Over the next few weeks, the Milken Center for Advancing the American Dream will be sharing public statements from leaders and organizations addressing racial inequality, in response to George Floyd’s death and the related protests. We are sharing statements that we have found to be valuable and thought-provoking.
Below is The Annie E. Casey Foundation's Statement reprinted in full:
Our Statement on George Floyd’s Death, Nationwide Protests and the Work Ahead
The death of George Floyd — and far too many souls before him — is a devastating reminder that America is not a land of liberty and justice for all. Even in 2020, the color of one’s skin still dictates one’s destiny. Time and again, the actions of the people and systems whose aim should be to protect and serve our communities reflect the deeply held, pernicious beliefs and behaviors that were intentionally woven into the fabric of our nation from its earliest days. This discrimination and bias have robbed countless black men, women and children of their hopes, dreams, health and very lives.
Tearing down these and other obstacles that stand in the way of America’s children and youth of color is central to the mission of the Annie E. Casey Foundation. We cannot create the brighter future we envision for all children if we do not ensure every young person — black, brown and any other color — has the opportunity to realize his or her full potential. And that requires dismantling the barriers and transforming the very systems, policies and practices that perpetuate discrimination, leading to the same tragic outcomes we’ve witnessed most recently in Minneapolis, as well as in Ferguson, our hometown of Baltimore and other communities across the nation.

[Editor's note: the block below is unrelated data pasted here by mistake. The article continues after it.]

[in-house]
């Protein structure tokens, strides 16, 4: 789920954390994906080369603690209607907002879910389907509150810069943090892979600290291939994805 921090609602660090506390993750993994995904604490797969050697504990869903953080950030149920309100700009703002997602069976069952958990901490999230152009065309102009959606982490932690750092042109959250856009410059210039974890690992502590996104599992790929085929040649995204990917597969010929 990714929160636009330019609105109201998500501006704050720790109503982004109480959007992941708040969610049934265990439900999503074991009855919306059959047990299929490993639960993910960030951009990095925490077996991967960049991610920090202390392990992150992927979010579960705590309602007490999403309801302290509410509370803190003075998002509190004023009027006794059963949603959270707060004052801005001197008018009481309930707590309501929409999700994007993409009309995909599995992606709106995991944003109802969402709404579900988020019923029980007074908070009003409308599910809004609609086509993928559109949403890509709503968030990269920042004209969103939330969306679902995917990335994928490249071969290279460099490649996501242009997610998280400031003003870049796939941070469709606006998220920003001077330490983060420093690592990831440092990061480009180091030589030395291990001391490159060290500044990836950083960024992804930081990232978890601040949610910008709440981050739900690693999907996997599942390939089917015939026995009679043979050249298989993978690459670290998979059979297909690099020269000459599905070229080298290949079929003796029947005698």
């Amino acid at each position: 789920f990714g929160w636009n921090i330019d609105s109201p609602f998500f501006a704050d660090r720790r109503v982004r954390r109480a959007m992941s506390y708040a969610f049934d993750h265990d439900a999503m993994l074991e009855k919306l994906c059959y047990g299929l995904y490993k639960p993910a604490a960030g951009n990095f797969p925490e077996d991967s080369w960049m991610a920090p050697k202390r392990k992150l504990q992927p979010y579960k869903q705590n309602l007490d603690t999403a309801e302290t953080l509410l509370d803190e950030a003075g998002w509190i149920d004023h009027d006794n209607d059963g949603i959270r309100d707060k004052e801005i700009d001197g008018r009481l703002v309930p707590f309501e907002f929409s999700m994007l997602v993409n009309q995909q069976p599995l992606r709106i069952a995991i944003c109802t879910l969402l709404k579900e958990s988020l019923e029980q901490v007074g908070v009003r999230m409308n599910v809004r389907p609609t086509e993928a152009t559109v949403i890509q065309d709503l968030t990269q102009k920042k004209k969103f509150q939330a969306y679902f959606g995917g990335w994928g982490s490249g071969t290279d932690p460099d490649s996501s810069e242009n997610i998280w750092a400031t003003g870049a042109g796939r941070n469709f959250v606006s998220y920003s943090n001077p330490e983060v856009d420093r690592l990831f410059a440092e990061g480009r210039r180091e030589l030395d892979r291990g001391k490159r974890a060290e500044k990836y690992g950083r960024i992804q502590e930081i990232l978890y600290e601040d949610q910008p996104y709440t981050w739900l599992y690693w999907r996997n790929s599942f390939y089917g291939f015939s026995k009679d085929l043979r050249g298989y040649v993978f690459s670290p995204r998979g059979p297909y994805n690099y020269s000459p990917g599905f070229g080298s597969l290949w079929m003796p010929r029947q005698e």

We must be relentless in our pursuit of this goal. We must advocate for systemic change, showing what can be accomplished — in public systems and institutions, as well as our own organizations — when we make an intentional, concerted effort to address racial inequities and challenge our leaders and ourselves to be and do better.
The Foundation has long been part of this struggle to achieve equity, together with partners all over the country, and we remain committed to this hard but absolutely essential work. Now is not the time to give up but to press forward. We must channel our feelings — outrage, grief, hope — into action, and we encourage and invite others to join us.
Across the world, we already see that action in the form of peaceful protests against police brutality, calling out injustice. For our part, action means continuing to use data and targeted strategies to drive change. It means engaging, equipping and elevating the voices of marginalized communities. And it means doing everything we can to help transform our nation into a place where every child and individual have the freedom to belong, to live without the daily threat of fear and violence and to walk in the world with dignity and respect.
We know that the Foundation alone cannot transform systems and communities. To empower policymakers, community leaders and practitioners to advance equity in their own work, we have made our lessons available for all.